In another words, if your class doesnt implement Externalizable and you have writeObject and readObject methods, they would be quite redundant. Then, on serialization, the writeObject and readObject methods of the ObjectOutputStream and ObjectInputStream respectively are the ones which are invoked. And since your parent class implements 'Serializable', there wouldnt be exceptions thrown.


As it turns out, this is not true at all. ObjectOutputStream will indeed call writeObject() if a Serializable class supplies it. It is not necessary to use Externalizable. What Externalizable does is make your class responsible for storing the superclass state as well -- otherwise your writeObject() is expected to save only the most derived class's state.

To back up what Bill said, here's a quote from the Tiger Javadoc for ObjectOutputStream:


Serialization of an object can be prevented by implementing writeObject and readObject methods that throw the NotSerializableException. The exception will be caught by the ObjectOutputStream and abort the serialization process.


Finally, I sympathize with what Tony says, but I don't necessarily agree. Nothing prevents an abstract class from implementing Serializable, or an interface from extending it. Then you're stuck, and there's no concrete inheritance involved.


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sever oon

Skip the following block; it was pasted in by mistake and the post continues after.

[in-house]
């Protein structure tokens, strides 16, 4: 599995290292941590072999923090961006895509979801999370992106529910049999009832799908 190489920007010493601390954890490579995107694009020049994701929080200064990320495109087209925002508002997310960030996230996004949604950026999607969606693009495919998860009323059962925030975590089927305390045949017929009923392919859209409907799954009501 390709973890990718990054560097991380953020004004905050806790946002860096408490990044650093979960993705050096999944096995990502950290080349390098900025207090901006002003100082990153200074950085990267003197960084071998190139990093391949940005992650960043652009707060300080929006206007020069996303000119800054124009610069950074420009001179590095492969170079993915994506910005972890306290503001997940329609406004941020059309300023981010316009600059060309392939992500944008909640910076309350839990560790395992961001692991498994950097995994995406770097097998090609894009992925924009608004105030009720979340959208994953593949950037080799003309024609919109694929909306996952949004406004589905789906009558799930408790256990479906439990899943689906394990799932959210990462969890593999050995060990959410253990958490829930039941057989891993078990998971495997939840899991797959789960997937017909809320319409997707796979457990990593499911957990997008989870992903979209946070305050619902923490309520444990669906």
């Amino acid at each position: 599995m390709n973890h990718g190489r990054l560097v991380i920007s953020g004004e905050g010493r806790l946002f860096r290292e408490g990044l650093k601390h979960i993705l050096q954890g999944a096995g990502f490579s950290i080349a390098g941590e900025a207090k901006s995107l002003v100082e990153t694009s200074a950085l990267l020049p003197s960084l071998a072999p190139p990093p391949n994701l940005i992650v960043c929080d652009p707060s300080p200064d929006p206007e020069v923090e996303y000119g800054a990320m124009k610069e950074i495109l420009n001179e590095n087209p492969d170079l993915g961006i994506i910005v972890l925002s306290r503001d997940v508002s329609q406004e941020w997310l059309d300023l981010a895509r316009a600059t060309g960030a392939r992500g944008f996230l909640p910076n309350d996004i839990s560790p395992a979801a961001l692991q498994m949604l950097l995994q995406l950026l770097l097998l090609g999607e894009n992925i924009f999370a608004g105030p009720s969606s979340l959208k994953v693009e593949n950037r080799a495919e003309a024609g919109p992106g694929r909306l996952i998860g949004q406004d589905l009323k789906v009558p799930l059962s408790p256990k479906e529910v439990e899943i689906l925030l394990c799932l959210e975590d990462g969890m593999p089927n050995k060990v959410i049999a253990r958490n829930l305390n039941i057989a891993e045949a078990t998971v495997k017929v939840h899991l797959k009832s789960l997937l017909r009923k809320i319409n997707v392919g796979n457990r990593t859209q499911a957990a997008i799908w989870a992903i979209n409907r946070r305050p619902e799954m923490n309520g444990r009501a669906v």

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Joined: Feb 08, 2004
Posts: 268
Don't extend a class that implements Serializable if you don't want the child class to adhere to that contract as well.

One way to fix this would be to change the parent class. It could provide a final (so that it is non-virtual) method that hands back a serializable wrapper around itself (much like the way Collections hands back wrappers around maps that synchronizes them). Then subclasses are not required to be serializable.

Another approach is to have the child class aggregate an instance of the parent class, duplicate its API and forward the methods. That way, this new class does not have the parent in its hierarchy and claim to meet its contract.

Ironically, one approach you should *not* follow is very similar to the approach I recommended above. Like synchronization, the Collections API in the JDK provides a means of making a map (and other collections) unmodifiable by wrapping them so that methods that cause modifications throw UnsupportedOperationExceptions. This is terrible, and you should definitely not extend a parent class that is serializable and then start throwing these exceptions too.

Think about it...I write a method that takes in a Foo, which is Serializable. You extend Foo with Bar, a class that throws Unsupported OperationExceptions. Then you instantiate a Bar and hand it into my method that takes a Foo. This, of course, works just fine--polymorphically, you've made Bar so that it *is* a Foo.

But then my method, which has every right to expect the passed object to be serializable, gets a nasty surprise when it tries to serialize it. This is not the way to code.
ramprasad madathil
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Joined: Jan 24, 2005
Posts: 489


Originally posted by Ernest

As it turns out, this is not true at all. ObjectOutputStream will indeed call writeObject() if a Serializable class supplies it. It is not necessary to use Externalizable. What Externalizable does is make your class responsible for storing the superclass state as well -- otherwise your writeObject() is expected to save only the most derived class's state.


I did not know that. Thanks

cheers,
ram.